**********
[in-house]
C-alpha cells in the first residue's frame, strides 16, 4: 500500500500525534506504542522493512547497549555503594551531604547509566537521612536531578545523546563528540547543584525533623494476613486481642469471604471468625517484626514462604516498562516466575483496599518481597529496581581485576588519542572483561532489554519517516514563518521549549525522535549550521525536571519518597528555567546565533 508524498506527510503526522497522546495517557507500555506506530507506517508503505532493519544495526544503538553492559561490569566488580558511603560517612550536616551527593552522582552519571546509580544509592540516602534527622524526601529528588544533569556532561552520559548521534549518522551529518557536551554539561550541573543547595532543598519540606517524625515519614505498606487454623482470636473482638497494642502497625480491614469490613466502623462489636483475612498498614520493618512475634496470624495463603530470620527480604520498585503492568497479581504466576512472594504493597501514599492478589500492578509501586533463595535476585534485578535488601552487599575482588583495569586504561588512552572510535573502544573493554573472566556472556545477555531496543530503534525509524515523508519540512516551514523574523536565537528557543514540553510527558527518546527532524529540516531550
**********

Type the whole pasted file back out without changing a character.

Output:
[in-house]
C-alpha cells in the first residue's frame, strides 16, 4: 500500500500525534506504542522493512547497549555503594551531604547509566537521612536531578545523546563528540547543584525533623494476613486481642469471604471468625517484626514462604516498562516466575483496599518481597529496581581485576588519542572483561532489554519517516514563518521549549525522535549550521525536571519518597528555567546565533 508524498506527510503526522497522546495517557507500555506506530507506517508503505532493519544495526544503538553492559561490569566488580558511603560517612550536616551527593552522582552519571546509580544509592540516602534527622524526601529528588544533569556532561552520559548521534549518522551529518557536551554539561550541573543547595532543598519540606517524625515519614505498606487454623482470636473482638497494642502497625480491614469490613466502623462489636483475612498498614520493618512475634496470624495463603530470620527480604520498585503492568497479581504466576512472594504493597501514599492478589500492578509501586533463595535476585534485578535488601552487599575482588583495569586504561588512552572510535573502544573493554573472566556472556545477555531496543530503534525509524515523508519540512516551514523574523536565537528557543514540553510527558527518546527532524529540516531550